During her 11 years as an award-winning paramedic for the Detroit Fire Department, Imana (“Mo”) Minard was never afraid to face up to a challenge.
After she rescued a three-year-old girl from almost certain death due to smoke inhalation during a west side Detroit house fire in 2010, the city’s firefighting agency acknowledged as much – by honoring Mo as “Paramedic of the Year.”
But the fearless Detroit native wasn’t finished yet.
Armed with a newly acquired nursing diploma and a master’s degree in the same field, she signed on at the Detroit Medical Center (DMC) and quickly rose through the ranks to her current position – as the manager of both the DMC emergency room (ER) and its clinical decision unit.
Both of those jobs call for steady nerves and calm courage, whenever a struggling ER patient’s life is on the line. Ms. Minard has both – along with a hospital-wide reputation as a savvy administrator who never loses her cool, regardless of the situation in the ED at any given moment.
And now she’s about to be tested again.
Only a few days ago, the 42-year-old ER manager decided to “take the plunge” – by joining this year’s DMC-sponsored “61 Day Health Challenge,” in order to begin losing some of the extra weight she’s been carrying around with her in recent years.
As an accomplished health care professional, Ms. Minard has long understood that being overweight isn’t good for your health. She’s also had the courage to go public with her problem, while vowing to participate in the upcoming annual health challenge program of eating more nutritious foods and less sugar, while also exercising more.
The annual DMC 61 Day Health Challenge is a two-month period – November through December – in which Detroit-area residents both young and old take a special pledge to eat better, exercise more and learn more about good health and nutrition.
For Mo Minard, it’s “the perfect solution.”
Ask her how she became significantly overweight and she won’t hesitate to point out that although she’s a disciplined health professional, she’s also very human.
And when her beloved father, Tony Moore, died suddenly a couple of years back – after a 45-year career as a hardworking UAW Hi-Lo driver at Chrysler – Mo went into a long period of agonizing grief. While struggling to come to terms with the loss, she took comfort wherever she could.
“Food can be very comforting,” she said, “and you can always count on it to be there when you need it. While I was struggling with my dad’s death, I ate almost constantly.”
After more than two years of compulsive overeating, Mo became afraid to step on the scale. “I can’t face what I know it will tell me,” she explained. “I’m sure I’ve gained 50-60 pounds – and I must be up near 300 pounds, at this point.”
In recent months, however, Ms. Minard has become increasingly determined to start losing that extra weight. “I’m tired of feeling uncomfortable all the time,” she says, “and I know that being overweight is bad for my overall health. Obesity is a big risk factor for adult-onset diabetes and hypertension – to say nothing of heart disease.”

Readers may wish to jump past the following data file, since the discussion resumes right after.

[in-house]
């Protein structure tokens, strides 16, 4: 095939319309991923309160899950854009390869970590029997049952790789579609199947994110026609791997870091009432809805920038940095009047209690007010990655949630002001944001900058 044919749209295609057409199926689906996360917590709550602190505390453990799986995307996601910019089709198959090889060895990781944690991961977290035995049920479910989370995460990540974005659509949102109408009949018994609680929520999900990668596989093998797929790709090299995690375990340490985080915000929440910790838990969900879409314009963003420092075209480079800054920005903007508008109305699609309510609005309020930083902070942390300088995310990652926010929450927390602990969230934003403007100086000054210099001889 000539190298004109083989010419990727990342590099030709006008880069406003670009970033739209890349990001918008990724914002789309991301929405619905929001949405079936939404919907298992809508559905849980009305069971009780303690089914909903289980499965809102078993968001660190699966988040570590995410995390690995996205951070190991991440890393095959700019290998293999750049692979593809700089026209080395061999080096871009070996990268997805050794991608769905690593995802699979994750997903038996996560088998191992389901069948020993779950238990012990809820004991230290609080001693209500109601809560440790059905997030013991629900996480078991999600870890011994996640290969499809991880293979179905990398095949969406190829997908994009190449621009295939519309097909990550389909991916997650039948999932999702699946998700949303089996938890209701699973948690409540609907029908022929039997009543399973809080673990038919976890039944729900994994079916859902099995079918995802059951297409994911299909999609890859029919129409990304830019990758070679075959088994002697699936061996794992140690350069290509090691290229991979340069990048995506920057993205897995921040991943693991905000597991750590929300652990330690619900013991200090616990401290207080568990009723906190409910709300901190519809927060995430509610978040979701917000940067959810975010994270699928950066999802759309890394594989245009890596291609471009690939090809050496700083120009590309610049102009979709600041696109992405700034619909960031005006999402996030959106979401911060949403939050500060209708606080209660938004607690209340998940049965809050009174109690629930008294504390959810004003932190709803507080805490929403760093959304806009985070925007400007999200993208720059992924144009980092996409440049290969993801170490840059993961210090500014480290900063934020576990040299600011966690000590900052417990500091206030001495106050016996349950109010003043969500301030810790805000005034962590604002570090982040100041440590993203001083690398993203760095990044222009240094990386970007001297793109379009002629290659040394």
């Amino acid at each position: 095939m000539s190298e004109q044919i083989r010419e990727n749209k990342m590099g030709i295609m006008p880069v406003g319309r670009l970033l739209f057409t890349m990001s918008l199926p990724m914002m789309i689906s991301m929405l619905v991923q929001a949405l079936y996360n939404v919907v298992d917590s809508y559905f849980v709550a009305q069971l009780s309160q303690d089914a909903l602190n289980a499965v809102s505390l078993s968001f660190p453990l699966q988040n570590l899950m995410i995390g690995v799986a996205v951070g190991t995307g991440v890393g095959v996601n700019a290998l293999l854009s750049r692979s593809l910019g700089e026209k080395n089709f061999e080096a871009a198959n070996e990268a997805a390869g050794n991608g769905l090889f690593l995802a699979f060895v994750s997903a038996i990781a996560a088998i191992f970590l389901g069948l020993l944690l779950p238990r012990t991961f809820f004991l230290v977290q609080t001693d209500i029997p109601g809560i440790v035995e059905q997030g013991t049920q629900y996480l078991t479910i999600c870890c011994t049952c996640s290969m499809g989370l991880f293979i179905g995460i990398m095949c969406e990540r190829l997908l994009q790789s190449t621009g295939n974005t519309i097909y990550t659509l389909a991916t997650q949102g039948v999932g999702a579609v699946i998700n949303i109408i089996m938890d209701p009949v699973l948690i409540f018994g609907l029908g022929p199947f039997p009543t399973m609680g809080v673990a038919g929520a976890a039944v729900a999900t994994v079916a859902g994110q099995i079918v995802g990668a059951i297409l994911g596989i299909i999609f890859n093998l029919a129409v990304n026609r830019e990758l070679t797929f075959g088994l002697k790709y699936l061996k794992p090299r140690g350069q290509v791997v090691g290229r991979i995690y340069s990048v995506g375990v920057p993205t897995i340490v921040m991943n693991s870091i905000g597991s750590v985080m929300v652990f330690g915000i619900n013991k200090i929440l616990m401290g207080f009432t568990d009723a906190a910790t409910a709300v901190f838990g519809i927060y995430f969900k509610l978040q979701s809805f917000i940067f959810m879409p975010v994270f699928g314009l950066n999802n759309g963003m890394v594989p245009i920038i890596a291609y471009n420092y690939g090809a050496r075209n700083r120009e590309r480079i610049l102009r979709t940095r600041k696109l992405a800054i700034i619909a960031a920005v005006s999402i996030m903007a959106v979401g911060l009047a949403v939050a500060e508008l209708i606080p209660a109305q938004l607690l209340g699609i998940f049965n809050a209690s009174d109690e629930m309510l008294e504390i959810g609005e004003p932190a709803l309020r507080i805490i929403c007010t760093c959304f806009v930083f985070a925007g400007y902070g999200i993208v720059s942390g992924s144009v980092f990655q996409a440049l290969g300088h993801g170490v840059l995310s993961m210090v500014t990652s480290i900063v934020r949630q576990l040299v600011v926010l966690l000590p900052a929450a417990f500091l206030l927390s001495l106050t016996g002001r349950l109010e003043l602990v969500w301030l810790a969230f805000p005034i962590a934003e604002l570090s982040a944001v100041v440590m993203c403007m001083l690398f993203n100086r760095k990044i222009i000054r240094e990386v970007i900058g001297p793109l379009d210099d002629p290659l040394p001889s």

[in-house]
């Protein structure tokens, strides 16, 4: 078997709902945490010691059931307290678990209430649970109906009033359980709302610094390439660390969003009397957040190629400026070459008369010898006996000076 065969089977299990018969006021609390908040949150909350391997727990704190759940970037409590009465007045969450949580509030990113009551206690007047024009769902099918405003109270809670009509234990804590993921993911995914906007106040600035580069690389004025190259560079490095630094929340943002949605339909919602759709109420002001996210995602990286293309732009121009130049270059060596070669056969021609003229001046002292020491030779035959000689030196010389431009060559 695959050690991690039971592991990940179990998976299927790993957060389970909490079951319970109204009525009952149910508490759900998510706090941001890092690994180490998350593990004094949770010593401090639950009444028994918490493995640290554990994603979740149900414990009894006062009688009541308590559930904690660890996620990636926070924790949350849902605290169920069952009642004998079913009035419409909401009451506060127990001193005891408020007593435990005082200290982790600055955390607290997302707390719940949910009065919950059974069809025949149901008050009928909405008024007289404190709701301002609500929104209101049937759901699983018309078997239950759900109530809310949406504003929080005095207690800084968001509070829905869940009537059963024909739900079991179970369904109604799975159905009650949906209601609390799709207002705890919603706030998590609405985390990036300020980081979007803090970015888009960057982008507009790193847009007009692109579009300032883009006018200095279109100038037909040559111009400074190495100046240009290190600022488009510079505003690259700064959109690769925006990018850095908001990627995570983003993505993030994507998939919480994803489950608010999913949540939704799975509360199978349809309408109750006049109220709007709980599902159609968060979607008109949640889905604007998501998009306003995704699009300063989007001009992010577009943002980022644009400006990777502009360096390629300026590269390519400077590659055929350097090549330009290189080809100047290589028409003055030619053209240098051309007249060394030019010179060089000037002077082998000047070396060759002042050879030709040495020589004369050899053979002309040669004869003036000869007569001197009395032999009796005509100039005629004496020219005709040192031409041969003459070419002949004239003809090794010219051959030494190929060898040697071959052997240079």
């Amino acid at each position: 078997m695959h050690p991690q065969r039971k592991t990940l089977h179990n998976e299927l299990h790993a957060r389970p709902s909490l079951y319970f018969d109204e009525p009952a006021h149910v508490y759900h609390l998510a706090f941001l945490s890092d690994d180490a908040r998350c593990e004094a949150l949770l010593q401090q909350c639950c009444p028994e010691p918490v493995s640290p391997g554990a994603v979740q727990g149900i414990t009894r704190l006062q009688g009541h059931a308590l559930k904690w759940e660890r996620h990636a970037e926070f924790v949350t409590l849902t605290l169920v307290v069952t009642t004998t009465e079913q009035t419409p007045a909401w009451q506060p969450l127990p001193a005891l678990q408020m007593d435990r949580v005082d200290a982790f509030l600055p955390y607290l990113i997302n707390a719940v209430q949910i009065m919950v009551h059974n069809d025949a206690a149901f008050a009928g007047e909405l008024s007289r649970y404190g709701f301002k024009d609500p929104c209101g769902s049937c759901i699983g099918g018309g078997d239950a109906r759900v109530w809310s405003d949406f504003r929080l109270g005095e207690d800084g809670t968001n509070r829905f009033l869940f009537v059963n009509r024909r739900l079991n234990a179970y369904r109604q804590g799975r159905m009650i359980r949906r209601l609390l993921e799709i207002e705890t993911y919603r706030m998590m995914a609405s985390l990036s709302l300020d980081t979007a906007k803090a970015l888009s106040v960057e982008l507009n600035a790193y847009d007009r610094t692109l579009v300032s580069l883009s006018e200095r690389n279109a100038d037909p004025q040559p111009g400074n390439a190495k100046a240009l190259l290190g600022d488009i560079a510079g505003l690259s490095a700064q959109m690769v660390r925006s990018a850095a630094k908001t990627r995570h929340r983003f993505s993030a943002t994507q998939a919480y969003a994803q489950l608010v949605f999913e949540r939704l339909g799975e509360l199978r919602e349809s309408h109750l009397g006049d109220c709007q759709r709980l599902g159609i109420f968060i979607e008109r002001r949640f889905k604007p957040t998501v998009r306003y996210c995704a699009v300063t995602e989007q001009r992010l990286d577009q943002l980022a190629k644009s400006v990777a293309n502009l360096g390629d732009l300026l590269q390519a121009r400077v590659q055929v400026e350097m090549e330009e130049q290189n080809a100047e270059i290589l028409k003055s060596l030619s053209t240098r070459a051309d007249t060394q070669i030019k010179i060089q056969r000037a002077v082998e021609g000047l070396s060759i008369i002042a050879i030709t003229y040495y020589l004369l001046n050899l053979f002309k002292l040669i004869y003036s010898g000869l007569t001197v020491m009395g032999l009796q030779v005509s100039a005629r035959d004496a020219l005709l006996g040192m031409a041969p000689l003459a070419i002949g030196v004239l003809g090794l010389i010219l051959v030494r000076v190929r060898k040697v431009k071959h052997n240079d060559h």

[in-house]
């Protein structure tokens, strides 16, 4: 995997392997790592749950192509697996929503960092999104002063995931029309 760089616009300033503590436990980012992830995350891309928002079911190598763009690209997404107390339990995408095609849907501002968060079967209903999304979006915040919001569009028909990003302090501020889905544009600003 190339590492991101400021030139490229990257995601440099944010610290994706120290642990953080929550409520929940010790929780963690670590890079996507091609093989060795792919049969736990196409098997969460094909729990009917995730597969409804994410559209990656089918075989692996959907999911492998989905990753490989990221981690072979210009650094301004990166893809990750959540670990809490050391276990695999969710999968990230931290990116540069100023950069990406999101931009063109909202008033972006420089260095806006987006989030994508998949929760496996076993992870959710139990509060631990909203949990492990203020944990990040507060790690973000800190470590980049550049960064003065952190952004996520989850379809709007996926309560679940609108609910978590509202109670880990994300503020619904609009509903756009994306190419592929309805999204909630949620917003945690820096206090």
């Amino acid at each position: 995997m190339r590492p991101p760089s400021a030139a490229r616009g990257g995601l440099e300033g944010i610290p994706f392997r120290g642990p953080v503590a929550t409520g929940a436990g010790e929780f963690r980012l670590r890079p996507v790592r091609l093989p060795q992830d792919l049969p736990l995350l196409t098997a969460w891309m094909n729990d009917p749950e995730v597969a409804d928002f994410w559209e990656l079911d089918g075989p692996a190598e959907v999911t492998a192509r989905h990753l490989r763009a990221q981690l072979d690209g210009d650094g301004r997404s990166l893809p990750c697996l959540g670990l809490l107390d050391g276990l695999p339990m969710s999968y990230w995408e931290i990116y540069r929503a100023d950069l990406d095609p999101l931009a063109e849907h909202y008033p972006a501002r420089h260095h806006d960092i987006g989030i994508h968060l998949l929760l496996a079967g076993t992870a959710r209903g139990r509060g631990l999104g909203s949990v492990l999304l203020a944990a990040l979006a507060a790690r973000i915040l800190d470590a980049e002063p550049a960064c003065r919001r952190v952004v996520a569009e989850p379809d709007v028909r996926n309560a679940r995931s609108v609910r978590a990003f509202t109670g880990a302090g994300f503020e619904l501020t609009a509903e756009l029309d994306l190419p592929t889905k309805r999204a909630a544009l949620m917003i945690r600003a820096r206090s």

After several years of fretting over her weight, Ms. Minard says she began to feel a new sense of hope recently, when she learned about the DMC 61 Day Health Challenge. “When I heard about the goals of the program – better eating habits, more exercise, and learning more about nutrition – I knew it was perfect for me.”
While saluting his skilled ER manager, DMC Harper/Hutzel and Receiving Hospitals CEO Reginald Eadie, MD, MBA, said he understood exactly why she’s so excited about joining this year’s Challenge. “Mo is a terrific manager, and she understands why it’s so important to reduce your health risks by taking appropriate steps to change an unhealthy lifestyle,” said Dr. Eadie.
“She’s been a leader ever since she arrived at the DMC, and now she’s going to be a leader in the 61 Day Health Challenge.”
This year’s Challenge will begin with a special kick off gala event at the DMC Children’s Hospital of Michigan auditorium in midtown Detroit, from 10 a.m. to noon on Friday, October 30.
As Mo Minard learned only recently, the Challenge began in 2012 at DMC Sinai-Grace Hospital when then hospital president Dr. Eadie and a few colleagues realized that if they could help employees and community members “Say No to Soda Pop” – the exclusion of the excess sugar in their diet might help put a dent in the so-called “obesity epidemic.”
Now four years later, participates are asked to not consume pop or fried foods, consume less sugar and more fruits and incorporating more steps into their daily routine.
According to Dr. Eadie, this year’s Challenge Motto says it all: “Less sugar, more steps, eat more fruit!”
As always, this year’s kick off will be marked by the participation of the “Challenge Community Partners” – including students from the Cornerstone Health & Technology High School and other groups – all of whom will be taking this year’s Challenge pledge.
For her part, Mo Minard says she can’t wait for the October 30 event to begin.
“As a professional healthcare provider, I know education is the key to better health,” she said. “And for several months now, I’ve been telling myself: You can do it, Mo. You can do this. Don’t be afraid of failure. If you slip once or twice, that’s okay . . . because with the 61 Day Challenge, recovery can always begin at your very next mealtime. Right now I’m feeling very optimistic about taking this year’s pledge.”
To learn more about the DMC’s 61 Day Challenge and this year’s kick off event visit www.dmc.org/61days.